Suicide is the most extreme escape people turn to in situations of increased anomie. Drug and alcohol abuse increase. Followed by crime. Anomie is often twinned with a lack of social cohesion. We feel both a lack of norms and a lack of connection to other people—adrift and alon

In his essay, David Leonhardt notes how unsatisfying an answer to the problem of increasing crime anomie is. Welcome to sociology, David. The usual, knee-jerk reaction to crime is more police.3 Or harsher sentencing. Neither of those solutions shows much evidence of working. Increased policing can reduce crime, but only for certain segments of the population and it’s often at the cost of the lives and freedom of those at the bottom of the social hierarchy.

How do you fix anomie? What law can you pass? Where do you invest your resources? How can you give people a better sense of what the norms are, especially when even the experts don’t agree? How do you help people feel more connected and integrated into a society that is increasingly fragmented?

It’s not impossible to make concrete steps to decrease anomie, but it’s not easy. This is the curse and blessing of sociology—everything is a little more complex than you first assumed. The pandemic has certainly been a period of rapid social change and it might take us a while to find the way back to the comfort of our assigned seats.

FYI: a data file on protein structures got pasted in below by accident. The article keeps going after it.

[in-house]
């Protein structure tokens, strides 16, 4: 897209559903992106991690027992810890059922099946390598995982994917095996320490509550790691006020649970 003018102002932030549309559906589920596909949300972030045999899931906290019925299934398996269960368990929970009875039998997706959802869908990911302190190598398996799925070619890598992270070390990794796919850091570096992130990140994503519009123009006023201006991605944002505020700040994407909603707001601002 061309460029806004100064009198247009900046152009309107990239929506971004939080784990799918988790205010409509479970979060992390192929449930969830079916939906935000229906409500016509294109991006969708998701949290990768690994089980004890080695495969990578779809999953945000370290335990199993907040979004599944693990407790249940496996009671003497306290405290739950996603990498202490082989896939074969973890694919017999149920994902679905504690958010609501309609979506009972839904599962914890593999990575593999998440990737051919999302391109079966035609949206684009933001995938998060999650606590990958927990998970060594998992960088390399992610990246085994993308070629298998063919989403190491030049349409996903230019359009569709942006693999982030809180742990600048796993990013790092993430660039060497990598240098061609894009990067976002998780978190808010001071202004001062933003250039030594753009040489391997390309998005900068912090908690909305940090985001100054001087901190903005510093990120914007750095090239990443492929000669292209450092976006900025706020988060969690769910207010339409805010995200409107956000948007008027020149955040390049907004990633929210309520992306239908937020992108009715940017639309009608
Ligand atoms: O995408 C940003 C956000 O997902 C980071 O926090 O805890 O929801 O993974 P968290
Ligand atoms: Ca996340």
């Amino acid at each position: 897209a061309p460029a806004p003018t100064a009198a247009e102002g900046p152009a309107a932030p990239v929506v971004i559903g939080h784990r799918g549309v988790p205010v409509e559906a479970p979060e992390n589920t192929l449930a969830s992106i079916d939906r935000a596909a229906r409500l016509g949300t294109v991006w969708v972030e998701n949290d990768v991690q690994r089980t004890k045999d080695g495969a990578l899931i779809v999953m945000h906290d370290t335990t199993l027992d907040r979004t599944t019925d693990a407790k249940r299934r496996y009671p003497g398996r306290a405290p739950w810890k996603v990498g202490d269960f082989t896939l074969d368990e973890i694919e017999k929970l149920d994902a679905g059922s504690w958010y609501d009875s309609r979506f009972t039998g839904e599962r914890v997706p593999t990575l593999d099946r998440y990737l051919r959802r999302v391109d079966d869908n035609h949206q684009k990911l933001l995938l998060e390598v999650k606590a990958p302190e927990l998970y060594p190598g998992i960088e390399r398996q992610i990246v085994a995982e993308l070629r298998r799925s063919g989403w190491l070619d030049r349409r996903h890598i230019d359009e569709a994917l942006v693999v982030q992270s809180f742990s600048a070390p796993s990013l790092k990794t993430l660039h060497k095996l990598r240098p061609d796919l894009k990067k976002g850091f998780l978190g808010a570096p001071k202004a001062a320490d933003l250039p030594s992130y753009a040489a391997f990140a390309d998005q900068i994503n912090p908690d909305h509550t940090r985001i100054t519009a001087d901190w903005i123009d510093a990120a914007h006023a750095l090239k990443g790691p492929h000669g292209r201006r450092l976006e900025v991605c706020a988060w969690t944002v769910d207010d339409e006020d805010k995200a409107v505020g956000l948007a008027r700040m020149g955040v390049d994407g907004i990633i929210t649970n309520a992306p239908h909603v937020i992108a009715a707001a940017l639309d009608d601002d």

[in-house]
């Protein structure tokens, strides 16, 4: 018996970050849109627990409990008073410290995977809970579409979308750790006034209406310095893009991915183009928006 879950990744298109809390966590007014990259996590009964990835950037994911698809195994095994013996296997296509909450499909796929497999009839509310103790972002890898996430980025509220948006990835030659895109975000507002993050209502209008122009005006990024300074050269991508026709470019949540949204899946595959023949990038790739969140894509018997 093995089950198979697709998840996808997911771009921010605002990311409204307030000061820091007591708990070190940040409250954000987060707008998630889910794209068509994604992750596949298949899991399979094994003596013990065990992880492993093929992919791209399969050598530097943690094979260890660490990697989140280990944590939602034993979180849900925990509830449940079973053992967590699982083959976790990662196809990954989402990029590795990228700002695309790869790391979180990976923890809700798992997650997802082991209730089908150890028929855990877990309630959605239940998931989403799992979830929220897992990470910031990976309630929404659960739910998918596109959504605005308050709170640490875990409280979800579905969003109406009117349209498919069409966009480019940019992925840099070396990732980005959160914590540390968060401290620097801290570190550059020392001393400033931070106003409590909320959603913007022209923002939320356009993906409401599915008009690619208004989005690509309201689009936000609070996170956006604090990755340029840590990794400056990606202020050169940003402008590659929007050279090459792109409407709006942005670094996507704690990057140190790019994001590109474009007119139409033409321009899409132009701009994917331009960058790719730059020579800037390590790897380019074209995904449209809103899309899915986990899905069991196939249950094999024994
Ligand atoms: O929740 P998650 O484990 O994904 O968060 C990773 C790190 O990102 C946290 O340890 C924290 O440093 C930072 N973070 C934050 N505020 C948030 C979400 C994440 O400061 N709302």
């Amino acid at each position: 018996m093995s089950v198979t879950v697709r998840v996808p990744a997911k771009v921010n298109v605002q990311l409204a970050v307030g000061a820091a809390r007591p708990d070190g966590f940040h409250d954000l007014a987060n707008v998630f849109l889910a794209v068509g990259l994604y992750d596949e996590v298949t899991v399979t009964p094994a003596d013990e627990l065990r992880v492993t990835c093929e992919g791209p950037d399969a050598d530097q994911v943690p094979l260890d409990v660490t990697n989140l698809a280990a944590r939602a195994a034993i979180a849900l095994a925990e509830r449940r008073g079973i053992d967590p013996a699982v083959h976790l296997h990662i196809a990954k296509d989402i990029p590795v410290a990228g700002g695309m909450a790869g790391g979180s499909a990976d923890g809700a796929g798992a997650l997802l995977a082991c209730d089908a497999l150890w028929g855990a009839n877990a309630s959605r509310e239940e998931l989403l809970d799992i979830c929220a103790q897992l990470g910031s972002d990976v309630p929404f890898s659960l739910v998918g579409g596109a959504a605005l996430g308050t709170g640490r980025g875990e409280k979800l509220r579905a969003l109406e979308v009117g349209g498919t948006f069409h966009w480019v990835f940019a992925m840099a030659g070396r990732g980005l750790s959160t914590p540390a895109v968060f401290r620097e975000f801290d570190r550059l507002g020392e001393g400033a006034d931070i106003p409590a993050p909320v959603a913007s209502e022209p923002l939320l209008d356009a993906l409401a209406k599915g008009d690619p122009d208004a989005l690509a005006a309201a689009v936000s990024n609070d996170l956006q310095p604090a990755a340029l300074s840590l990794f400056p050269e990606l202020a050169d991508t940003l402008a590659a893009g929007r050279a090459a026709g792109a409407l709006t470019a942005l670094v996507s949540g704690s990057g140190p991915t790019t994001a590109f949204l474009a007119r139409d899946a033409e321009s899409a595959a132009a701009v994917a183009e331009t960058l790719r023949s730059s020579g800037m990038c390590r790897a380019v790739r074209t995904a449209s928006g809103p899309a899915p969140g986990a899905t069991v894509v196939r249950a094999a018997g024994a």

What do you think? Do you think that the pandemic created a sense of anomie?


Thanks for reading, lovely people! And for those new subscribers. Please let me know what you think in the comments and like and share and all the things.

1

Does this same phenomenon apply outside classrooms? I don’t know. The boards I’ve belonged to in town haven’t seemed to follow this rule, though there is a general geographical pattern. People don’t sit in the exact same seats, but they do sit in the same general area. Time must be a factor. When you only meet once a month, no one stakes a claim to a seat. I’d be interested to hear how this plays out in other workplaces settings, though.

2

We love our freedom and don’t give a shit about other people’s, is what I mostly find. Freedom from being forced to wear a motorcycle helmet, but not freedom to access medical care or play sports if you’re a trans person. Freedom to call any insane lie the truth, but not the freedom for kids to read whatever books they want. Which is all fine, just stop saying it’s freedom that you care about.

3

Incidentally, the rising crime rates were exceptional because for the past few decades, the trend had been toward a decrease in crime. Since the pandemic, crime rates have gone back down again. Low crime rates do not correlate one bit with a decreased fear of crime, which is mostly unrelated to actual crime rates. Remember that Trump ran on an anti-crime platform, but the crime rate was not increasing at that time. Crime is one area where facts don’t matter so much as what people can be convinced to believe. And even as crime rates fell over the past several decades, funding for police did not. And as always with crime, you’re more likely to be a victim if you’re poor or a person of color, which is a whole special level of hypocrisy for politicians who stoke fears about rising crime rates. They’re really trying to scare rich and middle class white people, even though white people are generally not the victims of rising crime rates. If you want more of these stats broken down, check out this.